Green Roofs

The benefits of green roofs and examples of successful programs

Green roofs are becoming commonly accepted and installed across the Upper Midwest on buildings of all shapes and sizes. Green roofs are being utilized as a means to reduce costs associated with the life-cycle of conventional roofs, and heating and cooling. In addition, they are being used to address stormwater management and large green roofs are being used to create spaces for public benefit in urban settings. This fact sheet focuses on the benefits of green roofs and provides examples of municipal programs and resolutions for municipal buildings.

This image shows cross-section of a typical green roof
Cross-section of a typical green roof

Benefits / Pollution Reduction

Green roofs offer several benefits such as reduced runoff, increased evapo-transpiration, prolonged roof life, reduced roof temperature, decreased energy costs, reduction of the urban heat island, habitat for birds and insects, carbon sequestration, improved air quality, and enjoyment and increased productivity for adjacent building occupants. Green roofs also have aesthetic qualities which help to meet landscaping requirements, and they create additional living space if constructed properly. The possibilities of so many benefits, particularly in urban high-density environments such as downtown Minneapolis and St. Paul, have triggered the use of green roofs.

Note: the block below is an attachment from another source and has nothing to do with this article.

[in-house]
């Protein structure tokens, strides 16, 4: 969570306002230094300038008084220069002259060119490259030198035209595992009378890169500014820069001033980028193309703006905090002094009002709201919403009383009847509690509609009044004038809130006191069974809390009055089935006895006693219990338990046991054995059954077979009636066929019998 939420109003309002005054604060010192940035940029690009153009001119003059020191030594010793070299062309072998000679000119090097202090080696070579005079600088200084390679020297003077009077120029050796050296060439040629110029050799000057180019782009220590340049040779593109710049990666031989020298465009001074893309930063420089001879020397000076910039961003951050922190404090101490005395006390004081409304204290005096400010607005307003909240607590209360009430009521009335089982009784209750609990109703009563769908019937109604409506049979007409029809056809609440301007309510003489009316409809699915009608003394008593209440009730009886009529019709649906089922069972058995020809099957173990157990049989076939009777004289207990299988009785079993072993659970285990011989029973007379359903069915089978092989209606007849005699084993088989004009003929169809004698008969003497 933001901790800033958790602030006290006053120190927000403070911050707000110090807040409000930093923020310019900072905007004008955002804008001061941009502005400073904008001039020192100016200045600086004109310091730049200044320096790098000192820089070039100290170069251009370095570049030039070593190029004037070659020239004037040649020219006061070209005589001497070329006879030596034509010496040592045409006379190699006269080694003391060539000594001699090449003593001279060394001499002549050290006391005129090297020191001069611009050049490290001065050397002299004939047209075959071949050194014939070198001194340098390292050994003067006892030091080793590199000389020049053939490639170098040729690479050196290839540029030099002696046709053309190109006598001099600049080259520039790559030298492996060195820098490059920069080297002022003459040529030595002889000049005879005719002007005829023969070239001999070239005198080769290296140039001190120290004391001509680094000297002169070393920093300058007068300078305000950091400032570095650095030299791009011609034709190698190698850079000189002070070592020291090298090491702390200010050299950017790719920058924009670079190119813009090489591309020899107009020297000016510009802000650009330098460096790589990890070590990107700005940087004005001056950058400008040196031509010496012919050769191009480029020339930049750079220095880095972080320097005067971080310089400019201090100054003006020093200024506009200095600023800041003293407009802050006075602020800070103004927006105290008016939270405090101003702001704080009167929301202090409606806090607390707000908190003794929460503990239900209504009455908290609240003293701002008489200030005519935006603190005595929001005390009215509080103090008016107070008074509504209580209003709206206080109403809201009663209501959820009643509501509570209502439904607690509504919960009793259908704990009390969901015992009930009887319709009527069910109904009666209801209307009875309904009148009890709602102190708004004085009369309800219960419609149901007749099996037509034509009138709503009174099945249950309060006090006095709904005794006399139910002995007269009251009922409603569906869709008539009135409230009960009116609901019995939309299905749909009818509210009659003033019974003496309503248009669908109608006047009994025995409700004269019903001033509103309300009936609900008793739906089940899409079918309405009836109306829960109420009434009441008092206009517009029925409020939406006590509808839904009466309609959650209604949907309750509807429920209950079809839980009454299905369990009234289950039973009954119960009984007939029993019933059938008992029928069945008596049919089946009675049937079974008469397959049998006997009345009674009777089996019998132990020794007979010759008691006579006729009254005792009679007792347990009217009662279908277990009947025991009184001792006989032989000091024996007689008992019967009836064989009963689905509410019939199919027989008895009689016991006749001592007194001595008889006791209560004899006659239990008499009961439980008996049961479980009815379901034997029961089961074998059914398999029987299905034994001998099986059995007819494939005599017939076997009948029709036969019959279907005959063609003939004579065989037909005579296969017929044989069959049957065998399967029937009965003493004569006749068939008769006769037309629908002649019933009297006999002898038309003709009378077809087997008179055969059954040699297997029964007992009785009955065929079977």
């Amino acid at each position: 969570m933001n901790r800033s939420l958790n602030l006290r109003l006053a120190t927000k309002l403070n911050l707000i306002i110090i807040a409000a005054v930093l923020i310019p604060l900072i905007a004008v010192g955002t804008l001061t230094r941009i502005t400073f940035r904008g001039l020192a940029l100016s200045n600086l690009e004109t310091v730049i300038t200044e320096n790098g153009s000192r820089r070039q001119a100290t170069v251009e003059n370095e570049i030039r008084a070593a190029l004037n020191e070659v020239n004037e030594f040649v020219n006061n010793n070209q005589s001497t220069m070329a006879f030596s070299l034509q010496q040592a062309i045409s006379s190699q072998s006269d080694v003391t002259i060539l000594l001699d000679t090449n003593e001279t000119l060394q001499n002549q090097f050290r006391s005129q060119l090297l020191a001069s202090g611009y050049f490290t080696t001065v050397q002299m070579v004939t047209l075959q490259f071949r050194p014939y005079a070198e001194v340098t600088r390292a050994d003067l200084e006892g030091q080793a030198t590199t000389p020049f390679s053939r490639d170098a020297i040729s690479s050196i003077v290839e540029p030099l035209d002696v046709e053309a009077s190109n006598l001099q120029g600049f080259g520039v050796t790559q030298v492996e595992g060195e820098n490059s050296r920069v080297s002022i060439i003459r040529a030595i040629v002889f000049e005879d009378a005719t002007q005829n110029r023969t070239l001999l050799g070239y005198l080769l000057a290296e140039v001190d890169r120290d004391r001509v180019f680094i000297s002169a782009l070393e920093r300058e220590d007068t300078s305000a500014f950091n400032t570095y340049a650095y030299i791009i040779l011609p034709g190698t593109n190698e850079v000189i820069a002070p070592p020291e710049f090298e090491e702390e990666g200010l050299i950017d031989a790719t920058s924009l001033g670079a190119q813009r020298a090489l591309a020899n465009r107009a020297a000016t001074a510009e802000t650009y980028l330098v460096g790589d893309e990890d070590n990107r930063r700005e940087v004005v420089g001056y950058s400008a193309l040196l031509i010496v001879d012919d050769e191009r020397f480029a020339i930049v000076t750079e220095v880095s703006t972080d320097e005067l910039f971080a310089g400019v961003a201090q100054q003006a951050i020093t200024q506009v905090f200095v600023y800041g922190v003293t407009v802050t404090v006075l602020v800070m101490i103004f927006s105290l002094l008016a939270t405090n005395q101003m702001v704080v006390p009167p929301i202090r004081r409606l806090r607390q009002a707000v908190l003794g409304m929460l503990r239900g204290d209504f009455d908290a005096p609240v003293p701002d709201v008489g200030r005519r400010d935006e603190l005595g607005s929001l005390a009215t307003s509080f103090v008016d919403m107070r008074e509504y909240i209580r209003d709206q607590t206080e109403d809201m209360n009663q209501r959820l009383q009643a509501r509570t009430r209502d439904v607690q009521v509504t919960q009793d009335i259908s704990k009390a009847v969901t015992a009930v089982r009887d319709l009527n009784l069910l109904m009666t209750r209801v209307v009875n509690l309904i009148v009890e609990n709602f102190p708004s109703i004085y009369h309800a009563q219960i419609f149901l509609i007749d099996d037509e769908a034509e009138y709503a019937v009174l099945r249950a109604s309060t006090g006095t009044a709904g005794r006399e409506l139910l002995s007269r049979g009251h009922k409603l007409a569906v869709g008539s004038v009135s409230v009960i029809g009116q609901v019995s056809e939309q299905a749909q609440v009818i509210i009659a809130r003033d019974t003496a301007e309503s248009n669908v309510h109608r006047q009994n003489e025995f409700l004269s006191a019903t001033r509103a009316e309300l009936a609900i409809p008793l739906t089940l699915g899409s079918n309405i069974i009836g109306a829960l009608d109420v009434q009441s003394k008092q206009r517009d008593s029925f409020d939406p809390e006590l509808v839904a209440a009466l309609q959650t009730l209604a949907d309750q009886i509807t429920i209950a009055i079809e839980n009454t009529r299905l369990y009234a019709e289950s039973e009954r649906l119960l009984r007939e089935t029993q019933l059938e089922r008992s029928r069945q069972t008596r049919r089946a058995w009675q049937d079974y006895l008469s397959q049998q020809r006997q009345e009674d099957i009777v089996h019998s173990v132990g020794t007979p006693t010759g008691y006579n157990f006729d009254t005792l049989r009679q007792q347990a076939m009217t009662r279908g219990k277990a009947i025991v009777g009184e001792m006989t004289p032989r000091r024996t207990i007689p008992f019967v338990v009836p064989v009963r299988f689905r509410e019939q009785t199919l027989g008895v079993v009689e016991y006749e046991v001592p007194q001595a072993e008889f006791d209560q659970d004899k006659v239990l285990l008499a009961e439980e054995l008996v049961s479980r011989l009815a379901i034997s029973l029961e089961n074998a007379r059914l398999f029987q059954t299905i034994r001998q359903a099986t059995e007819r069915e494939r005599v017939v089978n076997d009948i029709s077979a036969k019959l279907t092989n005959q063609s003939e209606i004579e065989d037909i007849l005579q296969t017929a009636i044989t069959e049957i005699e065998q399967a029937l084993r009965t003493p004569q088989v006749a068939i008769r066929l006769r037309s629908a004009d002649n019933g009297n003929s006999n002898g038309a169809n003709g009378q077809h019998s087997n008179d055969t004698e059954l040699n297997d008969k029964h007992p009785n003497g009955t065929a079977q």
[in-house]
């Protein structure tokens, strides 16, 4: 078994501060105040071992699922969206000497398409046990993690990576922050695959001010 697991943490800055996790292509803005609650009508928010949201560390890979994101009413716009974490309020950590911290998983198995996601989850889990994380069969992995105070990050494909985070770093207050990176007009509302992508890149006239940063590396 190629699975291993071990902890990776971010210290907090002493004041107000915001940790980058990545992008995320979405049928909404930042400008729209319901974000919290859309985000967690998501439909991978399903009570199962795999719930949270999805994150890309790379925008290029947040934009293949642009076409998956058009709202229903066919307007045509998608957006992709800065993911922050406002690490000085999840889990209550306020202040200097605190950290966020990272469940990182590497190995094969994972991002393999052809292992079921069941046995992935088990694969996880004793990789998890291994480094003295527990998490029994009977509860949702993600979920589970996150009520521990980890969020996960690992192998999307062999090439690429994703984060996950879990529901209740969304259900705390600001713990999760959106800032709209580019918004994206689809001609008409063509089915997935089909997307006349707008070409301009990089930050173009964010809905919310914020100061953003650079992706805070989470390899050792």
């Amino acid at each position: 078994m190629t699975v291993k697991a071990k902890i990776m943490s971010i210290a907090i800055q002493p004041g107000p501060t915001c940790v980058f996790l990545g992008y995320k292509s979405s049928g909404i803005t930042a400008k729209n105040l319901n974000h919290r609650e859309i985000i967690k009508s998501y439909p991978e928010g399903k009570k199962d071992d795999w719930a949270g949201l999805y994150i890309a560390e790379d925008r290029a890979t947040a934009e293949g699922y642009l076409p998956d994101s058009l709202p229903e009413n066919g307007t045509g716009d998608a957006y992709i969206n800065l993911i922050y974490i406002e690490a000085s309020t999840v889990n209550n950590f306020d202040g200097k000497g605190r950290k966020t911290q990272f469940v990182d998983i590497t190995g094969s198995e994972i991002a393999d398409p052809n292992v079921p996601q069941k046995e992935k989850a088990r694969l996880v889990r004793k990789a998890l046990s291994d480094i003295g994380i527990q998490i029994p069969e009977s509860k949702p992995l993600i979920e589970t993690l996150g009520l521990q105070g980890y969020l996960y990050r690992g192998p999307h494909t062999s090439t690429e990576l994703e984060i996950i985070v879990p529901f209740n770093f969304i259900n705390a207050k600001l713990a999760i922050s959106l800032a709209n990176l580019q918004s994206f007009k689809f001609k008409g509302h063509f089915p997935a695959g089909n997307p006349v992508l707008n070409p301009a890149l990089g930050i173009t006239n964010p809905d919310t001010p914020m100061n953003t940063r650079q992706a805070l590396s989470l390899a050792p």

Program Development & Implementation

Types of Green Roofs

A green roof typically consists of the following components listed from the bottom upward: roof deck; a waterproof membrane to protect the building from leaks; a root barrier to prevent roots from penetrating the waterproof membrane; an insulation layer; a drainage layer, usually made of lightweight gravel or plastic; a geotextile or filter mat that allows water to soak through but prevents erosion of fine soil particles; a growing medium; plants; and, sometimes, an erosion control blanket.

There are two general types of green roofs: extensive and intensive. Structural load capacity, that is, how much weight the roof can hold, is a significant factor in determining whether an extensive or intensive green roof should be considered from a design and liability standpoint.

Extensive green roofs Comprise a lower-maintenance design with groundcover in shallow soil, which in relationship to an intensive green roof adds significantly less (14-35 lbs/ sq. ft) to the roof’s dead load (Dunnett and Kingsbury, 2004). This roof type is covered in engineered soil medium that is 70-90 percent inorganic and generally 3 to 6 inches deep.

Extensive green roofs support a limited palette of vegetation that is generally low-lying and designed for maximum groundcover, water retention, transpiration, and erosion protection. An extensive green roof is generally much less expensive to construct than an intensive green roof and requires less maintenance. Maintenance on extensive green roofs is usually performed in bulk – similar to a lawn. Extensive green roofs are generally designed to support limited traffic for building and green roof maintenance.

Entensive green roofs These are garden-like installations with deeper, more organic soils that can potentially support more diverse plantings. Intensive green roofs can increase dead loads from 59-199 lbs/ sq. ft. (Dunnett and Kingsbury 2004). The range of plantings is dependent on a combination of the soil type and depth, as well as the maintenance availability – including watering and fertilization. Native plants and several traditional garden plants are available in

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